Photo courtesy

“Our future society will be a free society, and all the elements of oppression, cruelty, and force will be destroyed.” – Ayatollah Khomeini (in an interview with the German magazine Der Spiegel, Paris, November 7, 1978)

A few days ago, I received an invitation to be in the audience at the unveiling of a set of policies by the “National Movement for Social Justice” (NMSJ) on 15 August, at the Colombo Public Library, auditorium. The invitation letter began saying, the foremost responsibility today is to work towards social justice, law and order, in a dutiful country. None would disagree. All should agree. Even President Mahinda Rajapaksa says, his government is doing just that.

Here is where the political confusion lies. What social forces would be brought around this “Movement” to back such promises ? The present Rajapaksa regime proves, extremist forces consisting of Sinhala Buddhist political elements and the Sinhala business and trader community that helped prop this government, do not allow such rule of law, social justice and democracy for all. During the past few years, during the war and post war years, this regime has basically numbed social structures that could take dissenting positions and established an authoritarian State, entrenching the Sinhala armed forces in civil life, in satisfying the Sinhala politics that back the regime. The all powerful Executive President has been given the Constitutional right to continue through any number of terms, provided he or she could nudge voters to do what he or she wishes. This whole process was justified by war based Sinhala sentiment and was backed by extremist forces in the regime, the remnant “Left” within the government also adding their two pennies worth, into it.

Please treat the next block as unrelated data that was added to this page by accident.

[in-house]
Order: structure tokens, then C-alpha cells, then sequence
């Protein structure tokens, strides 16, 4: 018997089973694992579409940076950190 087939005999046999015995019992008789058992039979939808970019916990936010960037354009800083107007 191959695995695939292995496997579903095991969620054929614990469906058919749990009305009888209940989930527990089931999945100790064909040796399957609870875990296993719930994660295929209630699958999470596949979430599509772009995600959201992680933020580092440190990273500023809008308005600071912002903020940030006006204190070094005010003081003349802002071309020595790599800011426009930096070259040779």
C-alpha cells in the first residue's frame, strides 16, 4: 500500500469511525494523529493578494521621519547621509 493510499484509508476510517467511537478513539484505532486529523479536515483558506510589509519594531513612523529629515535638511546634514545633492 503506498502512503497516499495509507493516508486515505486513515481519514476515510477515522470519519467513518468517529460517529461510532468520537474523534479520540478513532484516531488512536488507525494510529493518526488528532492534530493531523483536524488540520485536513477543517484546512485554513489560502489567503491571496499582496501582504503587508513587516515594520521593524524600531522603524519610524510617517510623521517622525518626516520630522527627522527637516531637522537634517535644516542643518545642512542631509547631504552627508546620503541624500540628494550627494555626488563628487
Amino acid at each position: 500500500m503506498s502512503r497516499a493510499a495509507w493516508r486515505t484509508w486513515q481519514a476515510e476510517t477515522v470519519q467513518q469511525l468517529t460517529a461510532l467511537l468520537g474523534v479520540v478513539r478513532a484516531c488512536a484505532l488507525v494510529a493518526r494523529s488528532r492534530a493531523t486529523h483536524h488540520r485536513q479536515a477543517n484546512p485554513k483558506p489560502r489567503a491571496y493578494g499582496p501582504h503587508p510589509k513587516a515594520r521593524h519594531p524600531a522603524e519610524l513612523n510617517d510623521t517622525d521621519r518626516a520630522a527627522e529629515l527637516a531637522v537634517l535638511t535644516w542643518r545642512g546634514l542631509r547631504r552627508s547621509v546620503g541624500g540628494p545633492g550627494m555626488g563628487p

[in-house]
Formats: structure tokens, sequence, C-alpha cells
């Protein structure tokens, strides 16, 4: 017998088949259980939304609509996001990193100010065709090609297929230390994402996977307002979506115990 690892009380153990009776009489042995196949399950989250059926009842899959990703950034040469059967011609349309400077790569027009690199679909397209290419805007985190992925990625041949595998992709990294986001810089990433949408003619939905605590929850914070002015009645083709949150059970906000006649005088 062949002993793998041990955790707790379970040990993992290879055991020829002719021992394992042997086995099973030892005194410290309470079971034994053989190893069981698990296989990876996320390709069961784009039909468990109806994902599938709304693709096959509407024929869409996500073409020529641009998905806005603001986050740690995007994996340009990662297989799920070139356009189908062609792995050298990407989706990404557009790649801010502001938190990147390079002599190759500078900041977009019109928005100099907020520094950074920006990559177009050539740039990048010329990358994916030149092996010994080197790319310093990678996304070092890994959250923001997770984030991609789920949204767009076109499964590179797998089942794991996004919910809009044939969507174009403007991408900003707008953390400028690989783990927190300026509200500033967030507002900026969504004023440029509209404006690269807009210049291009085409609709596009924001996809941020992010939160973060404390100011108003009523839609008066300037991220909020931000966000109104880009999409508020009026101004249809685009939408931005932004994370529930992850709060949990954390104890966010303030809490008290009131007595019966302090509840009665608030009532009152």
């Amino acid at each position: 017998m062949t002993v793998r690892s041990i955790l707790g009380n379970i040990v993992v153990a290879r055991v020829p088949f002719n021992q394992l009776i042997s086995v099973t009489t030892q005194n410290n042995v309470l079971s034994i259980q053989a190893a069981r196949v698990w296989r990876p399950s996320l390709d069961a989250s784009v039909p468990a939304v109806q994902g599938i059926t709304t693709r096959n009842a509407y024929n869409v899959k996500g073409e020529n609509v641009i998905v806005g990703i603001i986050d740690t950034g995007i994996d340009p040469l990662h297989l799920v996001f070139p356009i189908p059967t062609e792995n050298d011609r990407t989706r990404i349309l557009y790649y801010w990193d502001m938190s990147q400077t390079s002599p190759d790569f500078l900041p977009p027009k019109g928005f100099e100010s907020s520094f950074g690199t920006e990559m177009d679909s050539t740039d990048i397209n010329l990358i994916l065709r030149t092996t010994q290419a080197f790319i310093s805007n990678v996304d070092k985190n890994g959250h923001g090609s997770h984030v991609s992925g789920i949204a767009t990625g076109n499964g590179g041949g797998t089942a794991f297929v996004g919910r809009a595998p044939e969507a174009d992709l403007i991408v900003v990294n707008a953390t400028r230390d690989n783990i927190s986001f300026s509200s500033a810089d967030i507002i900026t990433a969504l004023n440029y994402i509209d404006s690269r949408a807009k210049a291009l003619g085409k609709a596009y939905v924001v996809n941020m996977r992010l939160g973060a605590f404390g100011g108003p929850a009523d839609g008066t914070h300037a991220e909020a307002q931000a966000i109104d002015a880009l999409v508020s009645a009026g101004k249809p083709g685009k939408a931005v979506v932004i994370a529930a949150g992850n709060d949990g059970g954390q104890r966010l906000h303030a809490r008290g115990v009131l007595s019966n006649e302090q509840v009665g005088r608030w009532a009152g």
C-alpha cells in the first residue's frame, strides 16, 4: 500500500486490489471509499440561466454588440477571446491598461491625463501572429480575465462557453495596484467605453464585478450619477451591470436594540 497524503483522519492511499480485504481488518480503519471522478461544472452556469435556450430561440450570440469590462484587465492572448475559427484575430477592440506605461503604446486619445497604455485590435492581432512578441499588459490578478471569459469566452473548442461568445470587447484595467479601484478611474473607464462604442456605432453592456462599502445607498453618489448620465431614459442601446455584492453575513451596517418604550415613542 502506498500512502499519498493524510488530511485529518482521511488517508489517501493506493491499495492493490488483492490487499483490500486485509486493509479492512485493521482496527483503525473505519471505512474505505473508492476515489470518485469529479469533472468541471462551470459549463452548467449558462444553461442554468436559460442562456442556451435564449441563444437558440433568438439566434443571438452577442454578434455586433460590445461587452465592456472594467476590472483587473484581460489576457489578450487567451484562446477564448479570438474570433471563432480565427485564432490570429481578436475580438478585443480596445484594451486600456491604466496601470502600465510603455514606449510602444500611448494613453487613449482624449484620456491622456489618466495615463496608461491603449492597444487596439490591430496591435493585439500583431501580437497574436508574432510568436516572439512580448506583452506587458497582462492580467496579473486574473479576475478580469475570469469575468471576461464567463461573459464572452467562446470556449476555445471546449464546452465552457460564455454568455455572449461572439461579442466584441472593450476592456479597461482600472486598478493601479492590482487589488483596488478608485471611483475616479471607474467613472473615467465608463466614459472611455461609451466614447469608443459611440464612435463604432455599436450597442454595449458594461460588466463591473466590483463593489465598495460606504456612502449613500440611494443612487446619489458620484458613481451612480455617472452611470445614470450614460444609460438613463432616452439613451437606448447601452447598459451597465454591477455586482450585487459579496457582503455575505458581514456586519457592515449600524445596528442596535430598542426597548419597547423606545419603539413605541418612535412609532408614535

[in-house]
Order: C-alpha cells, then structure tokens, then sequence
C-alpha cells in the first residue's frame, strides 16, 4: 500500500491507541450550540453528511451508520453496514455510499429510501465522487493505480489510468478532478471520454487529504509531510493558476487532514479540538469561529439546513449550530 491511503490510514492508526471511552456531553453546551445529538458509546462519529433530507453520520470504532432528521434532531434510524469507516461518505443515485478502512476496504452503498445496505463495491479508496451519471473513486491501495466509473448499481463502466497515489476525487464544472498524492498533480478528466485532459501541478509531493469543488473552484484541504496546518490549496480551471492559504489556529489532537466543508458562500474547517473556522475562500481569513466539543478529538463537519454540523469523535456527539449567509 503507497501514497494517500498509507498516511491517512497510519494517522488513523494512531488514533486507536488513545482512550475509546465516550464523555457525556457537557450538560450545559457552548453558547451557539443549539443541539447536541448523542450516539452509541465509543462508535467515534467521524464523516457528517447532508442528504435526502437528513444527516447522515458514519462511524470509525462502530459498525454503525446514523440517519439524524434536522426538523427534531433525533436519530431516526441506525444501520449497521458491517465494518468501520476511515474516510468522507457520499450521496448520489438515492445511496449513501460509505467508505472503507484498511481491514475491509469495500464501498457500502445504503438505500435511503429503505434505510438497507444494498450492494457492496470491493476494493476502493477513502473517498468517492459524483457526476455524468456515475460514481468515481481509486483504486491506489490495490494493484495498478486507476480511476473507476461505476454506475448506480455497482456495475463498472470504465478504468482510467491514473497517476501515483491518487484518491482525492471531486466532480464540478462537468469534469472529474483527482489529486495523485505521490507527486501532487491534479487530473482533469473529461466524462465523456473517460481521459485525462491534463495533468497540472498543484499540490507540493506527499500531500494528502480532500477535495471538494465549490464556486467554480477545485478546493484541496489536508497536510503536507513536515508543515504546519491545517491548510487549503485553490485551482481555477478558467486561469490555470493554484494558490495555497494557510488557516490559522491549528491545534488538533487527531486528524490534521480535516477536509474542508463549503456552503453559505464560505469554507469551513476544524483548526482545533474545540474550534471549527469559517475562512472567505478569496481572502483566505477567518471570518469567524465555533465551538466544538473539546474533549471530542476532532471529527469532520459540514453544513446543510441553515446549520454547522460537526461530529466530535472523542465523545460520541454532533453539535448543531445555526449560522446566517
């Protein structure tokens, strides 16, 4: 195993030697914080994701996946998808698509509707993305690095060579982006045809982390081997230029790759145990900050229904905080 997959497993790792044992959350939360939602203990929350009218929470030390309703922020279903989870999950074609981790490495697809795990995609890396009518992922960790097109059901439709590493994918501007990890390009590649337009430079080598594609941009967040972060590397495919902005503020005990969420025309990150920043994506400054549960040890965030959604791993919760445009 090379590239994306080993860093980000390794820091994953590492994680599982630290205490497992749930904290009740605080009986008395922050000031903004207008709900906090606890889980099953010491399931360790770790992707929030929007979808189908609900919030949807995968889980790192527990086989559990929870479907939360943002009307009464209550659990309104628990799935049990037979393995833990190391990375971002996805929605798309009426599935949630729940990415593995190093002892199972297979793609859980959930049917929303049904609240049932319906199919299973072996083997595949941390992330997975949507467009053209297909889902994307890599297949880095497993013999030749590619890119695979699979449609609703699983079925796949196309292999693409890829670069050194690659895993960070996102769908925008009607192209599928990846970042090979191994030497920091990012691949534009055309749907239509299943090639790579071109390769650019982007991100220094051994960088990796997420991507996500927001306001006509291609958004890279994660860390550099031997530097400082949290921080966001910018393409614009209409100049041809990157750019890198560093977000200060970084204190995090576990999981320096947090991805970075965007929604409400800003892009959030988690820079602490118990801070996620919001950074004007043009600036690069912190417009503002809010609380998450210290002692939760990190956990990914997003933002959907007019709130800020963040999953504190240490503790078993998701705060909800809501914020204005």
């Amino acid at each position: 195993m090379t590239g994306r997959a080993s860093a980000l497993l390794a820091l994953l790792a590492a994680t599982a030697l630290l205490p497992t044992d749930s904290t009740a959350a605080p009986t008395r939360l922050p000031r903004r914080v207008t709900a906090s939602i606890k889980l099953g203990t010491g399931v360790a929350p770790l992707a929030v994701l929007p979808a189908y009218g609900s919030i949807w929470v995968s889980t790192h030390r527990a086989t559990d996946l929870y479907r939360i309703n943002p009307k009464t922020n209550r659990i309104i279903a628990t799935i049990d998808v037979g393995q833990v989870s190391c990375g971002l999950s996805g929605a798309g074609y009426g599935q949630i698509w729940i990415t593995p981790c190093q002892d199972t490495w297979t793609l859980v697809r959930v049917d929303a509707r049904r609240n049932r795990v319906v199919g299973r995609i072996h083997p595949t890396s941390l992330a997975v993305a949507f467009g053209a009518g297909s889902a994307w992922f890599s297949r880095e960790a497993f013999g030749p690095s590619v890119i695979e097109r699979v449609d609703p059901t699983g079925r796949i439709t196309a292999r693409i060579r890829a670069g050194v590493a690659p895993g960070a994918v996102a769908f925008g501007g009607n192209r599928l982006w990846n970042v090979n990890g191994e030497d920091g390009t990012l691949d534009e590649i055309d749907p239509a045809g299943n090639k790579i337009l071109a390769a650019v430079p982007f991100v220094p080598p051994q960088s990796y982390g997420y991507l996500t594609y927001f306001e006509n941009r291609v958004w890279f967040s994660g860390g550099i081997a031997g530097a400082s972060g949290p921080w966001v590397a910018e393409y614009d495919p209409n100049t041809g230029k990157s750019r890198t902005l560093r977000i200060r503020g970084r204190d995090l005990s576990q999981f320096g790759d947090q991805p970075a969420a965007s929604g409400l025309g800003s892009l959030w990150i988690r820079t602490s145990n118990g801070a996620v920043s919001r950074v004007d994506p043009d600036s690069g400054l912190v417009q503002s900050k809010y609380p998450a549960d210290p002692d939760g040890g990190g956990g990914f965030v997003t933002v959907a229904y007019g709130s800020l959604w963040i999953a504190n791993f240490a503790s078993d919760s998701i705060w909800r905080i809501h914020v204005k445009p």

In such political background, the invitation for the unveiling of NMSJ policy was signed by Rev. Maduluwave Sobhitha Thera, one of present day Sri Lanka’s respected elder monks. Undoubtedly a very articulate monk, Sobhitha Thera, was dubbed the “Rebel voice of the Sinhala people” by South Indian media, early 1990. He was a hard line campaigner for war, even in year 2000. Heading the “National Sanga Sabaha”, he led a deputation of monks that met with the Indian High Commissioner on 28 April, 2000 to request assistance to wage war against “Tamil separatist, terrorists.” This was after calling the Chandrika government to place the country “on a war footing” immediately, giving priority to war. “Everything else is secondary. We must first have a nation before we can do anything.” the Rev. Thera told the media on 02nd May, explaining his call for a war footing.

When the war was being fought most brutally in 2008 and early 2009, when Buddhist monks were blessing “heroic” soldiers for their life and victory, Rev. Sobhitha had not changed positions on the war he stood for, all those previous years. His alliance with other religious leaders, as an “inter religious” leader, made him look a “moderate” who did not go the JHU way. He nevertheless retains his political identity as a Sinhala Buddhist leader, who could be trusted by the Sinhala Buddhist polity.

I do accept, any one has a right to learn, to change course and even oppose his or her previous position(s) on any issue(s). Rev. Maduluwave Sobhitha Thera too therefore can now change his position(s) and oppose the very position(s) he adopted then, which position(s) the present Rajapaksa regime still continues to uphold and cherish. The fundamental issue therefore is, has Sobhitha thera actually changed his positions, principally ?

Though critical of this regime’s post war performance, he certainly has not changed positions. If he had, then he would not be chosen to lead this group that calls themselves the NMSJ. He still is a leader with a “special” (which is politically Sinhala) appeal, for the South and Sinhala sentiments and one, who would not falter the loyalty the Sinhala Buddhist polity has in him.